Ten years ago, only a few of the fitness elite had heard of the program known as CrossFit. The fitness program developed by Greg Glassman has exploded in popularity and has become a fast-track for those who wish to unleash their inner beast. However, CrossFit certainly isn't an exercise program that everyone will enjoy. The varied training and high-intensity workouts are most appreciated by athletes, former athletes looking to rekindle their flame, or certain individuals who are curious about the potential that their body may possess. One thing is for certain, completing a consistent regimen of CrossFit workouts is going to lead to some noticeable changes in strength, muscle endurance and physical aesthetic.
CrossFit is quite possibly the most thorough and complete version of cross-training ever devised. When the term cross-training became popular in the 1980s, it usually suggested a training program that included various sports and exercises in order to avoid boredom and enjoy several different activities while getting in shape. The biggest problem with such training was the investment expense.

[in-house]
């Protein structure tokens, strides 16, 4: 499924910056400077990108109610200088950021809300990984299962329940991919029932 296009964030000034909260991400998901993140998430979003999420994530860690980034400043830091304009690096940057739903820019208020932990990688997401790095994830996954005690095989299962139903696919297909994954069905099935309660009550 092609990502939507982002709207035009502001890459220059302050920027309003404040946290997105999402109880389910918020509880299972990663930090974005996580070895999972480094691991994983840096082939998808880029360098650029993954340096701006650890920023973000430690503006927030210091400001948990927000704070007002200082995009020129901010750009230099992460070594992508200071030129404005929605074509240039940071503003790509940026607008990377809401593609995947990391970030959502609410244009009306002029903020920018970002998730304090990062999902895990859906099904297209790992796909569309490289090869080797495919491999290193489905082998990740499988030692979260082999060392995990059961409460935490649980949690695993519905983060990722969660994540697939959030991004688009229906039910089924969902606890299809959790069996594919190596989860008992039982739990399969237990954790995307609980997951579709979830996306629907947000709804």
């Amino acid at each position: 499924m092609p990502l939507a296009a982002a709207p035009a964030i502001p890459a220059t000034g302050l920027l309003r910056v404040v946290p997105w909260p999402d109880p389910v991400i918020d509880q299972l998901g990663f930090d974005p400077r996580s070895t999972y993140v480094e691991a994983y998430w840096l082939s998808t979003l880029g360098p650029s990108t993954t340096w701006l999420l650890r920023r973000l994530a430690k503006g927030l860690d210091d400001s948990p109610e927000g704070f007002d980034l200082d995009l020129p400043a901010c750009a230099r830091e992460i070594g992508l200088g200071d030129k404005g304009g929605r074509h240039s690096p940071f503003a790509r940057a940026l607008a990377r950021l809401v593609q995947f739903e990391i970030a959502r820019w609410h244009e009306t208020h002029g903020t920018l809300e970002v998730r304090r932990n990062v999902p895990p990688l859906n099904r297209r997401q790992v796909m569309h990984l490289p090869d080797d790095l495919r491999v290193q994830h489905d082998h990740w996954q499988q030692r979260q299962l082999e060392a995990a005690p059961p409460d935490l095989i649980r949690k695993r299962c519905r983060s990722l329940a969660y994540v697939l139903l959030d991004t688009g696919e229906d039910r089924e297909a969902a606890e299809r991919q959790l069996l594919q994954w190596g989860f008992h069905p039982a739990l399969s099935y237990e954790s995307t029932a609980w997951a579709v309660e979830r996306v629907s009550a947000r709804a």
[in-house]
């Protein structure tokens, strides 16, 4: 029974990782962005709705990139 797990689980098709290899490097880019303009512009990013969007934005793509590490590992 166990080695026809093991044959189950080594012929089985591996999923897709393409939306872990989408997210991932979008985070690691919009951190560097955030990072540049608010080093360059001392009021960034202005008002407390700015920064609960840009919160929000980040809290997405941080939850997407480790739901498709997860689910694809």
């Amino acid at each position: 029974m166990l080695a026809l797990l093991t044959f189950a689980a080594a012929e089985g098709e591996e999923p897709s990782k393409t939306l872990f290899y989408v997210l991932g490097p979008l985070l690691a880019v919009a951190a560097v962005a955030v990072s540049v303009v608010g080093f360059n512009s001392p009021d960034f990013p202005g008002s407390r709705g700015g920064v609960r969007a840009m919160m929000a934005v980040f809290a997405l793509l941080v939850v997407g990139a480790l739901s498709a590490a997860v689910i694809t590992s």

CrossFit was developed to offer a wide variety of training activities, yet when Greg Glassman put the plan into action, he thought outside of the traditional box. Forget getting a bicycle, needing access to a pool, or buying multiple gym and racquet club memberships - everything could be housed in a single environment and it would be based on developing and refining functional strength. In short, CrossFit was developed to increase strength that is actually used in activities, as opposed to strength that is simply used to develop a finer physical aesthetic. The improved aesthetics are a natural byproduct of CrossFit training, while optimal physical performance is the overall goal.